There is also a $75/month personal needs allowance that doesn’t count in the income.

Asset Limitations

Medicaid splits assets into two groups: Exempt and Available. Exempt assets won’t cause you to lose benefits. If an asset is not listed as exempt, it needs to be sold and the money used for nursing home care before you can get Medicaid benefits. Texas checks the past 5 years and can penalize people who sell assets for less than they are worth, move assets to others, or give away money and property. Basically, all money, property, and any item that can be turned into cash counts unless it is listed as exempt.

Exempt Assets in 2024:

  • $2,000 in cash/non-exempt assets.
  • One home (equity limit $713,000). The home is exempt if you plan to go back to it or if a spouse, a child under 21, or a disabled person lives in it. If you sell a home that was exempt, the money from the sale counts as an asset. You may then lose Medicaid until you have spent down the money and your countable resources are less than the maximum allowable amount.
  • One car, no equity amount specified.
  • Irrevocable burial trust, no amount specified.
  • Property that can’t be sold, household items, furniture, clothing, jewelry, and other personal items do not count.
Eligibility Requirement Details
Residency and Citizenship Must live in Texas and be a U.S. citizen or have the right immigration status to apply.
Age/Disability Must be 65 or older, blind, or disabled and require care for at least thirty (30) consecutive days.
Income Limitations Monthly income must be $2,742 or less for single individuals. The limit is higher for married couples.
Asset Limitations Assets are categorized as Exempt and Available. Exempt assets won’t affect eligibility.

Rules for Spouses

The spouse who doesn’t need care can keep half of countable assets up to $154,140. If the spouse’s assets are less than $30,828, they can keep assets from the spouse who needs care until they reach the minimum.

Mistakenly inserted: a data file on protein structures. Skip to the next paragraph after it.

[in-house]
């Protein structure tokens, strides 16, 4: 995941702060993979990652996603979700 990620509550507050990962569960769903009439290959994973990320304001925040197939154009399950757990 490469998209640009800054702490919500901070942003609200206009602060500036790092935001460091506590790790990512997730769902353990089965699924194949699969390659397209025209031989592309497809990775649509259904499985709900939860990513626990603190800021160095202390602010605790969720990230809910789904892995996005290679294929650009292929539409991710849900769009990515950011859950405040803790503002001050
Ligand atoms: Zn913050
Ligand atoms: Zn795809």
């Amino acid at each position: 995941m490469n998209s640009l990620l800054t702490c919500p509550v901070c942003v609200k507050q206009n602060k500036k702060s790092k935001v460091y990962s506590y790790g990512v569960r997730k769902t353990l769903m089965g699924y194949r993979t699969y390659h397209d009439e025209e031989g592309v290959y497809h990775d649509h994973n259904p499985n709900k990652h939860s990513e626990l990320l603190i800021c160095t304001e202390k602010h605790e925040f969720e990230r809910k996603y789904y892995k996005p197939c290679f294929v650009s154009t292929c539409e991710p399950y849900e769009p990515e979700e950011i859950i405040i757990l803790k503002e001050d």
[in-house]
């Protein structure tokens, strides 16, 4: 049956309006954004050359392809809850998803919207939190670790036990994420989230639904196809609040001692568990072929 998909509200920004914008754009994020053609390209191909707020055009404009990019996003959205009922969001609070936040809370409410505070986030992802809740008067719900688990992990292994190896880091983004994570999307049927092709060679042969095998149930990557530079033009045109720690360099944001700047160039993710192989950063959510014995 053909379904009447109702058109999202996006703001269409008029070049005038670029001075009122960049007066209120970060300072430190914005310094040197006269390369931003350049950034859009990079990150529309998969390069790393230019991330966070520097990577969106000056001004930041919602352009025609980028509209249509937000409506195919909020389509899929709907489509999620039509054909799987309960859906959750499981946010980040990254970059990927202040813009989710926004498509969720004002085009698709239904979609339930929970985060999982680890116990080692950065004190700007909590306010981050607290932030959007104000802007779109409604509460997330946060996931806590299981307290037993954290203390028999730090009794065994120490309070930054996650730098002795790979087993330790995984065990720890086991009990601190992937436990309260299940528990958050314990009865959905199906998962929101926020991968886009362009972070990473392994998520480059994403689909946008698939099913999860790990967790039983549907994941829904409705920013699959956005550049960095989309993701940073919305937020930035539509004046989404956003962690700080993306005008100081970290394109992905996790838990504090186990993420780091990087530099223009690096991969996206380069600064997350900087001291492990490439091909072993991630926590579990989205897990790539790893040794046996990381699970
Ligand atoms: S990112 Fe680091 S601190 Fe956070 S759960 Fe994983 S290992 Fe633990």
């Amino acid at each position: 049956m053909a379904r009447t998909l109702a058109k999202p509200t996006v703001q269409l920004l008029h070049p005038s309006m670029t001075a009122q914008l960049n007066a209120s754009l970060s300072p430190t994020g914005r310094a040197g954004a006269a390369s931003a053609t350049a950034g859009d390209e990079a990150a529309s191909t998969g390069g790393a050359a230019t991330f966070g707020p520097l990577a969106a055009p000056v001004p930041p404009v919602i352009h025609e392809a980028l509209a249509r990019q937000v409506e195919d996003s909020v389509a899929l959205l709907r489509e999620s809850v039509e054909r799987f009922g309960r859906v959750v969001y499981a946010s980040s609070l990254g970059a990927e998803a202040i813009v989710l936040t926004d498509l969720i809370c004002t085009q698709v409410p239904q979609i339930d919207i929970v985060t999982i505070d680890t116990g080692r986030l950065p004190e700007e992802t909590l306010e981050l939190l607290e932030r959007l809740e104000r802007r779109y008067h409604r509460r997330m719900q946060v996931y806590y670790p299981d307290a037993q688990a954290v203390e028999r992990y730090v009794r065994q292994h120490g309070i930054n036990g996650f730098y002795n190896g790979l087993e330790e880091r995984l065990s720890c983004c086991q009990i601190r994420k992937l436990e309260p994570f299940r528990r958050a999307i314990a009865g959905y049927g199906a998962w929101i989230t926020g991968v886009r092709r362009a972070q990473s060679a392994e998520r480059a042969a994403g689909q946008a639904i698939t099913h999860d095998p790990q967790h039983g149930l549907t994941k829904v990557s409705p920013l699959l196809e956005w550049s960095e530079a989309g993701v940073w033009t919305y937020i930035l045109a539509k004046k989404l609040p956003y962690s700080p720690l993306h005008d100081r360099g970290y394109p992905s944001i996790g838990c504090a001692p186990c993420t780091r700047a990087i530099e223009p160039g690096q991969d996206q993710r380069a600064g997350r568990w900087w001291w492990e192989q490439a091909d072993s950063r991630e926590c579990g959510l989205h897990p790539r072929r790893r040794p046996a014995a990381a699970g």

Community Spouse Income Protection

The spouse who doesn’t need care can keep some of the income of the spouse who does if they make less than $3,853.50 per month. The most income they can keep is $3,853.50. Texas is an “income first” state, which means the state only lets couples ask for more community spouse resources (CSRA) if their combined income is less than what the spouse needs. This means a spouse can ask for more CSRA only if there’s an income gap after first counting the income of the spouse in the nursing home.

It’s important to note that eligibility for Medicaid isn’t automatic, and individuals must apply and provide the necessary documentation to verify their income, assets, and medical expenses. Consulting with a legal professional with relevant experience or a social worker can be beneficial in understanding the complex eligibility requirements and the application process.

Planning for Medicaid

With the intricacies involved in the application process and eligibility requirements, planning for  Medicaid can be a challenge. However, with strategic planning and professional assistance, it’s possible to navigate these complexities effectively.

Strategies to Meet Eligibility Requirements

When seeking to qualify for Medicaid, most individuals find themselves grappling with stringent asset limits. It’s not uncommon to have more assets than the Medicaid program allows, putting Medicaid approval out of reach. To overcome this hurdle, a common strategy is to “spend down” non-exempt assets, effectively reducing one’s wealth to meet the eligibility threshold.

Home Improvements

Your primary residence is considered a non-countable asset for Medicaid eligibility. Therefore, investing in home improvements is a common and sensible way to spend down non-exempt assets. This approach not only enhances the value and comfort of your home but also reduces your countable assets.

Home improvements can encompass a variety of projects, from major renovations to minor upgrades. Examples include installing a new roof for enhanced durability, adding a wheelchair ramp or a stairlift for improved accessibility, building a handicap-accessible bathroom for convenience, updating aging plumbing systems for better functionality, or constructing a shed in the backyard for additional storage space.

Vehicle Repairs or Purchase

Like your home, your primary vehicle is also considered an exempt asset by Medicaid. Thus, spending money on vehicle repairs or purchasing a new vehicle can help you effectively spend down your assets.